The information highway once traversed by smartphones, tablets, and routers is expanding to include everything from household appliances to roadways and power grids. The Internet of Things is a revolution in Machine-2-Machine communication, infusing Internet connectivity to all other facets of 21st century life through the use of embedded sensors and actuators. As objects gain the ability to communicate, the surge of additional information will change the way we live our lives and do business: automation, optimization, and control will become omnipotent. Time will tell whether this technologyimproves or burden our lives.
The Internet of Things is versatile in its application. Everyday chores, such brewing morning coffee, can be eliminated; alarm clocks will wirelessly tell coffeemakers to start brewing as soon as one hits the snooze button. Businesses will track inventory in real time through the use of RFID (radio-frequency identification) tags on a wider scale to optimize supply-chains. Toilets will text mobile devices whenever they’ve been clogged. Heating systems will be controlled through smartphones. The possibilities are endless.
Expect everything in the future to be interwoven. Image courtesy ofpoppupcity.net
Why suddenly now?
As Moore’s law points out, the number of transistors empowering technological advancement double every two years. For this reason, embedded devices have finally matured to a point where immense computational power can be leveraged from miniature and affordable hardware. Moreover, advancements in wireless networking technology and standardized communication protocols have paved an accessible pathway to accommodate massive data flow. Couple these two principles together and it becomes extremely low cost and accessible to harness wireless communication onto most objects.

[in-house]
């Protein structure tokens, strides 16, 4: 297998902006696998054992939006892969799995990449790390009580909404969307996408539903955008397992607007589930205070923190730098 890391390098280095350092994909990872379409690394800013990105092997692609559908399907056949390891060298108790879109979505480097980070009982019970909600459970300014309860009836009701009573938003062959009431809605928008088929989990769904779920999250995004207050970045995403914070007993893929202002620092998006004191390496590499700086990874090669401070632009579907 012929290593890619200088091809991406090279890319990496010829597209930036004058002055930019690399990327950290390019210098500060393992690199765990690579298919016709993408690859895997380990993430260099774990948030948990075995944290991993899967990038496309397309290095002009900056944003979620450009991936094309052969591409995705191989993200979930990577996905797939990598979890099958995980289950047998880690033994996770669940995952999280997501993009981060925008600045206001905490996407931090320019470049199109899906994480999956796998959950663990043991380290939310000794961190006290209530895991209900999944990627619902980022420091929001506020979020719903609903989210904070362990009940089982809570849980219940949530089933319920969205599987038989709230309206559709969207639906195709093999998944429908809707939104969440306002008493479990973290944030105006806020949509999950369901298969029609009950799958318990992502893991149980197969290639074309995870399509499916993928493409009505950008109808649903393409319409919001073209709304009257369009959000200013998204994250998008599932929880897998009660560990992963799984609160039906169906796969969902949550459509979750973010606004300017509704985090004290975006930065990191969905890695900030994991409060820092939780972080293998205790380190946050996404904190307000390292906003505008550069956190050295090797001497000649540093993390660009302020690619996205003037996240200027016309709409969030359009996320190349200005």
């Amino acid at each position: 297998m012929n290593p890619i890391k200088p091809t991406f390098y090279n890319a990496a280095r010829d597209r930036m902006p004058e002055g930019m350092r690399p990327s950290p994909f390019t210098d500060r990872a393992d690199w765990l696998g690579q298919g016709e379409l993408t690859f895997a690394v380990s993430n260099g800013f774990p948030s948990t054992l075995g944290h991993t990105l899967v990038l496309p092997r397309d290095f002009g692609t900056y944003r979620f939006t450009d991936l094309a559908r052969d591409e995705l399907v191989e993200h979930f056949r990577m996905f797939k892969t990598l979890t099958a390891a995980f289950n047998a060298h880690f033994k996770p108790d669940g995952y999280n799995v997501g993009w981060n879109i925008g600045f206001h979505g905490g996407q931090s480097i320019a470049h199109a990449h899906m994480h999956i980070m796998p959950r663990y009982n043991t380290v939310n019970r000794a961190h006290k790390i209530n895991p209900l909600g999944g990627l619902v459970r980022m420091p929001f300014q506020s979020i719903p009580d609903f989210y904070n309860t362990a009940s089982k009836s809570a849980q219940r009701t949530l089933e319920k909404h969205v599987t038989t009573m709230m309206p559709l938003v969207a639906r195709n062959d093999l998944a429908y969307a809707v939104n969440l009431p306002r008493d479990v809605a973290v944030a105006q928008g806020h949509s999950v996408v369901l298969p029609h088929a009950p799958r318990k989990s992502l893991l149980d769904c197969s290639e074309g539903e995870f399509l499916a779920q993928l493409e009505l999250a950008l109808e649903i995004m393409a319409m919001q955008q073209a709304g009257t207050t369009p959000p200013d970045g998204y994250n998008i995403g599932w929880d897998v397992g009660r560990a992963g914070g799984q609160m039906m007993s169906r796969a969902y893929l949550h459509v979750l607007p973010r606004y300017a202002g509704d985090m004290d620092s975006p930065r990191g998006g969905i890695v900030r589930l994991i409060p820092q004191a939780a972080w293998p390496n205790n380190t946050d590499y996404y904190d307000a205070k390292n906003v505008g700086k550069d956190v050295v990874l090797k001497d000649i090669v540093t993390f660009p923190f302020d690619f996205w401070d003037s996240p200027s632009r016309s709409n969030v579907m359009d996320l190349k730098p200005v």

Fine-tuned power management
The smart grid is the power grid’s application of the Internet-of-Things. Using two-way digital communication technology such as PLC, devices on the smart grid network may be monitored and controlled through the same wires providing electricity. Assume you’ve gone on vacation and forgotten the air conditioner on. Under normal circumstances, there’s nothing to be done nor may you even be aware; however, a home endowed with wirelessly connectivity throughout allows one to verify and deactivate power usage in real-time by way of mobile device.
Similarly, the smart grid permits power companies to offer better services by obtaining power outage reports instantaneously; thus, shortening their response time. Electricity can be re-routed to reduce restoration time to mere seconds rather than hours.
Improved business models
Time is money in the marketplace, and manually counting inventory is a waste of time. Businesses are increasingly turning to the Internet-of-Things to optimize their inventories and supply-chain management. By the using RFID tags and sensors, inventory is automatically accounted in the present. Other possibilities includemonitoring consumer product interactions to analyze use and improve business models for that target audience.
Vast amounts of data generated in a short time frame permit analytics of greater precision. Decision makers, such as economists and legislators, will have access to far more accurate statistics given the dynamic nature of the data embedded sensors can provide. As a result, public services should better serve their community.
On the flip side, the constant flow of information permeates the notion that Big Brother is constantly watching over your shoulder. The decrease in privacy is staggering, given every object you use may transmit a piece information about you. If cars are equipped with sensors monitoring traffic conditions, what’s not to say that the same sensors can’t be used to monitor speed-limit observation?